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“You Suck!” (Chinese Parenting Explained to Westerners)

Chinese kid on a pack of noodles, Chinatown, Ottawa, November 2017

I was just finishing a book and my daily break at Starbucks when two customers sat at the table next to me.

“What’s in your bag?” one of the women asked her friend in Mandarin.

I perked up my ear. She spoke with a distinct Northern accent, one I’m familiar with.

“Gym clothes.”

“Oh, you’re working out?”

She shrugged. “My mom told me I got fat.”

The bluntness and casualness of the statement made me giggle, yet I didn’t blow my cover—few Chinese expect your average coffee drinking Westerner to eavesdrop on conversations in Mandarin.

“Why did you bring your laptop?” the gym goer asked.

“My parents said my job is dumb, they told me to email someone they know for a better position.”

Western parents rely on science- and psychology-based books to raise a confident child, handle tantrums and difficult milestones, deal with bullying and learn to listen to kids so that they can become their own person. Meanwhile, thousands of kilometres away, Chinese parents occasionally glance at the memo stuck on the rice cooker—“whatever your child does, just state it’s not good enough.”

Indeed, Chinese parents are impossible to please. Of course, they love their children too, but it’s the kind of love that isn’t expressed directly and comes with high expectations and constant criticism.

I was raised by French parents, so I was merely instructed to respect the needs of grownups, not play with food, get good grades, not get caught doing something stupid and find my way in the world. I think I’m one of these rare adults who escaped from childhood unscathed—my parents screwed up a few things but not us.

It’s only in the second part of my life I experienced second-hand Chinese parenting.

I met Feng parents on a Friday night in February 2002, a couple of weeks before my 19th birthday. I was watching TV, they came over unannounced for the weekend and yes, it was as awkward as you may imagine considering they probably had no idea why a Western woman was eating chips on the couch with their son.

At first, my yet-to-be in-laws treated me like a guest, which meant they asked polite questions about France and fed me around the clock.

In the following years, they regularly visited on weekends, always bringing food in Tupperware containers because who knows, maybe we had no idea how to use the stove and could only manage the microwave. Feng worked night shifts so I spent a lot of time alone with them. Evenings followed a predictable pattern of dinner and Chinese TV programs. In a way, it was comforting, especially considering I felt a bit homesick.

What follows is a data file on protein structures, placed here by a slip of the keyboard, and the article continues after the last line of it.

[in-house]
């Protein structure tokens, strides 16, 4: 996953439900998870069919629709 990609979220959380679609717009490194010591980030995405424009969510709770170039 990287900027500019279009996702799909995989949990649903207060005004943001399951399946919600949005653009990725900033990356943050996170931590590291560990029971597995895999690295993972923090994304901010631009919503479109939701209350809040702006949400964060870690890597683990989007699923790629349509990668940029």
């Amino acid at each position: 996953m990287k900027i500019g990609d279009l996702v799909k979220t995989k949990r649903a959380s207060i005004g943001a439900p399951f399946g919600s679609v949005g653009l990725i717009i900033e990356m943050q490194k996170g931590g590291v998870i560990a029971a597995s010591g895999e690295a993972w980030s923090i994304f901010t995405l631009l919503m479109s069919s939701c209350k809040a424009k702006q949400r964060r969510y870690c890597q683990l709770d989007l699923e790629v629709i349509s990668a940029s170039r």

However, arguments were a recurring issue. They were always on Feng’s back about something. Typically, my in-laws would make suggestions of things Feng should do, from buying XY brand of socks to choosing YZ career, and Feng would eventually get mad and tell them to go to hell. I was often caught in the crossfire and I didn’t really understand the dynamics, not to mention that my degree in Chinese studies hadn’t included a “shouting in Mandarin” 300-level class.

So, when I was alone with my in-laws, I was making sure to share positive things about Feng. I told them stories where Feng had saved the day, I highlighted the skills he had. Probably influenced by these feel-good American movies I kept on watching to learn English, I thought I could fix any misunderstanding between the three of them. Maybe it was time for Feng and his parents to have an open discussion about expectations, clear the air, hug, cry and become closer than ever.

Cultural imperialism 101 mistake. I was imposing my views and norms without understanding the context.

“Why don’t you accept a few suggestions, like the innocuous ones, to make them happy?” I asked Feng.

Granted, most suggestions required Feng to overhaul his entire life and reconstruct his personality.

Feng sniggered at my naiveté. “Yeah. As if it’s gonna help.”

But I wanted my in-laws to be proud of us. I wanted them to like me. I wasn’t yet that confident women I should have become by now, and I was looking for approval.

I never got any.

“I have a new job!” I’d say. “Oh, but that’s too far,” they’d reply. “I graduated from university!” I’d announced. “Feng has two degrees,” they’d argued.

“How did you manage to become a confident adult?” I asked Feng many times.

“That’s just the way it is. They criticize me because they care.”

And apparently, my parents don’t care about me because they “let” me leave home and live my life.

Even Mark, our biggest achievement, failed to impress my in-laws. I mean, Mark is okay, but we really suck as parents. We don’t dress Mark for the weather, we don’t buy him enough toys, we didn’t register him for after-school programs, we didn’t put him in the best school, we don’t feed him nutritious food, we don’t care enough, we’re not careful enough… the list is long if you bother listening.

“I’m doing the best I can!” I told Feng many times. “I don’t even understand where I failed and why! How am I supposed to guess what your parents want? It’s not like I’m trying to piss them off on purpose!”

So far, Mark escaped Chinese-style criticism. My in-laws spoil him rotten and treat him like a baby, while Feng is way more lenient than I am. So somehow, I became the bad cop, the one enforcing rules. Ironic, isn’t it?

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